Priority Queue in Java. Quick Tutorial with Examples

PriorityQueue is a very useful built-in collection that all Java developers should be familiar with. Once you learn it, you’ll have another tool in your toolkit to build efficient applications. When learning priority queues, it’s important to learn the underlying concepts which are pretty straight-forward and will help you make design decisions wisely. In this tutorial, I’m going to show you what a priority queue is, important concepts, high-level overview of internals and finish it all of with a complete working Java program. Without further ado, let’s start.

What is a Priority Queue?

Let’s do a quick recap. A queue is an efficient data-structure (collection) for storing a number of objects. The objects can be added in any arbitrary order and the queue remembers and keeps the order in which they were added. It supports retrieving elements only from its head or tail, which means you can only remove by the very first element you inserted into the queue (or the very last one.) Queues are often used to distribute work to a pool of workers. They act as a buffer between producers who are producing work at a high rate, and a limited pool of workers who are carrying out the work. For example, ThreadPool library in Java uses a queue to hold tasks submitted to it and transfers them to worker threads when they become available.

In many use cases, the default order of the queue (first-in-first-out) is sufficient. If you’re submitting jobs or tasks to a ThreadPool that are all the same, it is often desirable to process them in the same order in which they were submitted. But there are times when you’d want to process a category of high-priority tasks before low-priority ones. Suppose, you’re receiving online orders from your users and storing them in a queue to be processed by available workers. With a vanilla queue, the orders will be processed in the order in which they arrived. Now imagine that you want to expedite orders from premium customers and process them first over regular customers. Thanks to priority queues, you’re saved from doing extra work of implementing logic to handle priorities elsewhere in your code.

Priority queues are designed to support insertion in any arbitrary order, but retrieval in a sorted manner as defined by users. To store elements, a priority queue uses a data structure called binary heap. A binary heap is a self-organizing binary tree which adjusts itself each time elements are added or removed from it. In the case of min-heap, the smallest element (1) is always kept at the very top regardless of the order in which it was inserted.

Min_Heap

It is important to call out that priority queues (binary heaps) do not store elements in absolute sorted order necessarily. It imposes semi-ordering for efficiency in terms of speed of insertion and retrieval. I’ll show this with an example by iterating through a priority queue.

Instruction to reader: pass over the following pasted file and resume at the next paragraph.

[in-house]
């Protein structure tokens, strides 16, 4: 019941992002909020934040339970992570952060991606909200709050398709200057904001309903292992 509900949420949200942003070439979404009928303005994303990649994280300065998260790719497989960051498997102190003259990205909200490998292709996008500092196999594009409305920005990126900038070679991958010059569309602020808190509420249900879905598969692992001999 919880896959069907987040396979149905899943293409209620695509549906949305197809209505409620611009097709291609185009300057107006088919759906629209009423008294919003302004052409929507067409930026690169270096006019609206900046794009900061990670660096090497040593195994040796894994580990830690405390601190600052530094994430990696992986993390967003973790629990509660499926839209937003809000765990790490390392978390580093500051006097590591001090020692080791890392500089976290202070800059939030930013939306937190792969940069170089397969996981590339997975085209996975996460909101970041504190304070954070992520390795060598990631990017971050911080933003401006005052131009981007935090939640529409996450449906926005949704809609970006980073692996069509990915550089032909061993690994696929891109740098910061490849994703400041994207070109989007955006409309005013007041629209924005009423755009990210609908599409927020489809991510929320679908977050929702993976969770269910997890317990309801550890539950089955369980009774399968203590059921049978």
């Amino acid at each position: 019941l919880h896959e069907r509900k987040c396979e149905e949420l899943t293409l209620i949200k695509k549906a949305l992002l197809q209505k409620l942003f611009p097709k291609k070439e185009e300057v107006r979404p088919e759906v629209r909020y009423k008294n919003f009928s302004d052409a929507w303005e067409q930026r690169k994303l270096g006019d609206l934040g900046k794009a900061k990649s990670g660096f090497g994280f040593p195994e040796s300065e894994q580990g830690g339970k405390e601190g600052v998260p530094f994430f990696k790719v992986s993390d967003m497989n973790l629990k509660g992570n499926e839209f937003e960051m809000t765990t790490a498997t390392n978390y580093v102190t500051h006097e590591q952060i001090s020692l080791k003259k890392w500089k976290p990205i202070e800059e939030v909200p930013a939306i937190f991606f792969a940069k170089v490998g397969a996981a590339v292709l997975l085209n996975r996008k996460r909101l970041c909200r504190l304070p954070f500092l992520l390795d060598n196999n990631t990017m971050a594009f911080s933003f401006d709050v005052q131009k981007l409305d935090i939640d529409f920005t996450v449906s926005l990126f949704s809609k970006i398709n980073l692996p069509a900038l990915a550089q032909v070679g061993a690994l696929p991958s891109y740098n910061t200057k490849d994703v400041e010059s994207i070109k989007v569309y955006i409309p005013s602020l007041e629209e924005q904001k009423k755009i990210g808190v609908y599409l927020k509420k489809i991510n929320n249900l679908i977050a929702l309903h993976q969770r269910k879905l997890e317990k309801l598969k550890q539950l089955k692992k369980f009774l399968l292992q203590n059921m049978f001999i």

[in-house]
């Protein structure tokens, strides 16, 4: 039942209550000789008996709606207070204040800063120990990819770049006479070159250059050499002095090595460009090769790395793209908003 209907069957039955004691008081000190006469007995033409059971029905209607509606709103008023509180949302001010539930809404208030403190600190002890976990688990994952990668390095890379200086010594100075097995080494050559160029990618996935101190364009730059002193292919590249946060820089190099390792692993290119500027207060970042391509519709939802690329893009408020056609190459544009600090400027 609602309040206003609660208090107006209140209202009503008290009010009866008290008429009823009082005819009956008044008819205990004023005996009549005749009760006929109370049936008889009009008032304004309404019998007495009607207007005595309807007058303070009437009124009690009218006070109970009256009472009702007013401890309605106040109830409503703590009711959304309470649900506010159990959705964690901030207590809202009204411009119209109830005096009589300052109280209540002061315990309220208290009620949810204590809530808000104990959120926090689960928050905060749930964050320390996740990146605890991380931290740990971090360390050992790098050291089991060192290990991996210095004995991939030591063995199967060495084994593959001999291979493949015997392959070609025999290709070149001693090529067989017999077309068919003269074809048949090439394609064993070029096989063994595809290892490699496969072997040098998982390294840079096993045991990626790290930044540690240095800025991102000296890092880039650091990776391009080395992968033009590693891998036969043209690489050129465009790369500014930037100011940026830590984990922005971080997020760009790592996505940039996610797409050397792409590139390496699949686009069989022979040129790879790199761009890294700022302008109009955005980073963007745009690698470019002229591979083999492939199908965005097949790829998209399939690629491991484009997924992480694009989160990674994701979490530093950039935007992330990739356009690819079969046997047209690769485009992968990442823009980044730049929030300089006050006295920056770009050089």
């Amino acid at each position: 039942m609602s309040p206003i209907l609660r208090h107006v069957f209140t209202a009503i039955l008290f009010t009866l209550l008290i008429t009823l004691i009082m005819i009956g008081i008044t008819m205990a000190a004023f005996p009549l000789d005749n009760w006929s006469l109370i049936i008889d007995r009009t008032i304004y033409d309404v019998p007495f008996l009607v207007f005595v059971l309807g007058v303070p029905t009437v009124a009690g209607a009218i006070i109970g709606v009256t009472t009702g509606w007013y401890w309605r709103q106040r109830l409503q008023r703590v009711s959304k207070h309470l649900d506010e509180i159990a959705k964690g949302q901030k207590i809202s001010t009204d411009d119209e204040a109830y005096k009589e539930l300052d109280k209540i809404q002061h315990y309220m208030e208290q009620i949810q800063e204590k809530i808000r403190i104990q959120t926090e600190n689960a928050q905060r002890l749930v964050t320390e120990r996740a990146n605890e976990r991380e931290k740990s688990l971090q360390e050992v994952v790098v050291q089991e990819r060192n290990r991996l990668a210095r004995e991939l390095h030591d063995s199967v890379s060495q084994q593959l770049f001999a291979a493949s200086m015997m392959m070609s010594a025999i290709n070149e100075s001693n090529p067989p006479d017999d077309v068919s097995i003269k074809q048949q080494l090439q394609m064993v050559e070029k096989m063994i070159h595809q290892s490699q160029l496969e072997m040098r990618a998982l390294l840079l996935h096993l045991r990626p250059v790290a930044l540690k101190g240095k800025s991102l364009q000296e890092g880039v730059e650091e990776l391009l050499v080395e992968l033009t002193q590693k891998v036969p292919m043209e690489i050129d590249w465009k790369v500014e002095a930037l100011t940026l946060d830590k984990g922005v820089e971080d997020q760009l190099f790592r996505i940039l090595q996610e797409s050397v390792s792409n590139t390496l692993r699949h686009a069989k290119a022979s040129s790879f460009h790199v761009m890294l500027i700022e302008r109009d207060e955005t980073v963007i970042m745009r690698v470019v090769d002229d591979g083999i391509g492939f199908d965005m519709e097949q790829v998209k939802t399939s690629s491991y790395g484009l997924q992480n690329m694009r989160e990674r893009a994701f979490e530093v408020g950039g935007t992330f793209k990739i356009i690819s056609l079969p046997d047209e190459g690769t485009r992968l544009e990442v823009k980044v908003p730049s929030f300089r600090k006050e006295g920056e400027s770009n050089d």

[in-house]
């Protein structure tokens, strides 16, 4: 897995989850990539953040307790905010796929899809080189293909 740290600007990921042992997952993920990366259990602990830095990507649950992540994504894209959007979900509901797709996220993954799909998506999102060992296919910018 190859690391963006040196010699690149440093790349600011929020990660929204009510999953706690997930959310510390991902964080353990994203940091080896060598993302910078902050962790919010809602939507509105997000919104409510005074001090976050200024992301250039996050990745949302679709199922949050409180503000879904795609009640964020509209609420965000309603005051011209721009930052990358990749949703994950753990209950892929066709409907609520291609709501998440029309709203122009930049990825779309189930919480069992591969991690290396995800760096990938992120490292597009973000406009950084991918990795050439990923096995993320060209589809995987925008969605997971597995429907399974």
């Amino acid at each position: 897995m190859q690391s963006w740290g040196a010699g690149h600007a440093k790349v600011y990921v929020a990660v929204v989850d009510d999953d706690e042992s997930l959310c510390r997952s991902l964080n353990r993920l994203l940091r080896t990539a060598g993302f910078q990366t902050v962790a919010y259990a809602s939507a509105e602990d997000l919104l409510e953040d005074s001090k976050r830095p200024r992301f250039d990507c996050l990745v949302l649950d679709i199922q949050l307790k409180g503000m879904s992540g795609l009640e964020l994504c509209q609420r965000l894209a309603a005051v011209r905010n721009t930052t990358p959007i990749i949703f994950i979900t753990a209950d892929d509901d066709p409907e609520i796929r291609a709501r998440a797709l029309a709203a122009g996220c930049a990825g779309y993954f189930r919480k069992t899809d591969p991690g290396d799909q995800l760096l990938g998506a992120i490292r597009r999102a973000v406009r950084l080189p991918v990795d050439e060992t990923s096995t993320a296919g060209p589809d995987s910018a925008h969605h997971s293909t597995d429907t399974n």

Priority Queues in Java

A PriorityQueue is a type of queue which allows Java developers to insert elements in arbitrary order but retrieve them in a specific (sorted) order. The elements of the priority queue are ordered using a Comparator provided when the queue was created. Let’s look at a complete example.

package com.codeahoy.tutorial.datastructures;

import java.util.PriorityQueue;

public class PriorityQueueExample {

    public static void main(String[] args) {

        // Create a PriorityQueue that sorts elements
        // by their natural ordering
        PriorityQueue<Integer> pq = new PriorityQueue<>();

        // Let's add some elements to the PriorityQueue
        Integer [] elements = new Integer[]{8, 100, 98, 10, 2,
                15, 45, 25, 76, 3, 9, 1, 63, };

        for (int e: elements) {
            pq.add(e);
        }

        // Let's iterate through the elements to see they
        // are not necessarily stored in sorted order
        System.out.print("Print by Iterating: ");
        for(int e: pq) {
            System.out.print(e + " ");
        }

        System.out.println();
        System.out.print("Print by Retrieval: ");

        // Let's remove elements one by one
        while (!pq.isEmpty()) {
            System.out.print(pq.remove() + " ");
        }
    }
}

Output

Print by Iterating: 1 3 2 25 8 15 45 100 76 10 9 98 63 
Print by Retrieval: 1 2 3 8 9 10 15 25 45 63 76 98 100 

In the example above, you can see that I added a few integers to the queue in arbitrary order. Then I iterated through the queue and printed the elements. Here you can see that the elements are not stored in a sorted order. This is because binary heap only guarantees semi-ordering as discussed above: elements in the higher nodes are greater (or less) than than the elements in lower nodes. For example in a max-heap, parents are always greater than their children, as can be seen in the image below. Unlike Binary Search Trees, heaps don’t maintains absolute left-to-right ordering.

Max_Heap

PriorityBlocking Queue

PriorityBlockingQueue is a cousin of PriorityQueue in Java. It supports all the features of PriorityQueue and adds support for blocking operations. A blocking queue allow workers to ‘block’ or ‘wait’ if the queue is empty. They remain in the blocked state until new tasks arrive. Blocking queues are very convenient when building worker pools and are widely used by developers.

That’s all! In this post, we learned about priority queues and binary heap which it uses under the hood. If you need a refresher or more in-depth look at the heap data structure, I highly recommend that you watch the following video which does a pretty good job of covering this topic.

Image credits: By Ermishin - Own work, CC BY-SA 3.0, https://commons.wikimedia.org/w/index.php?curid=12251273

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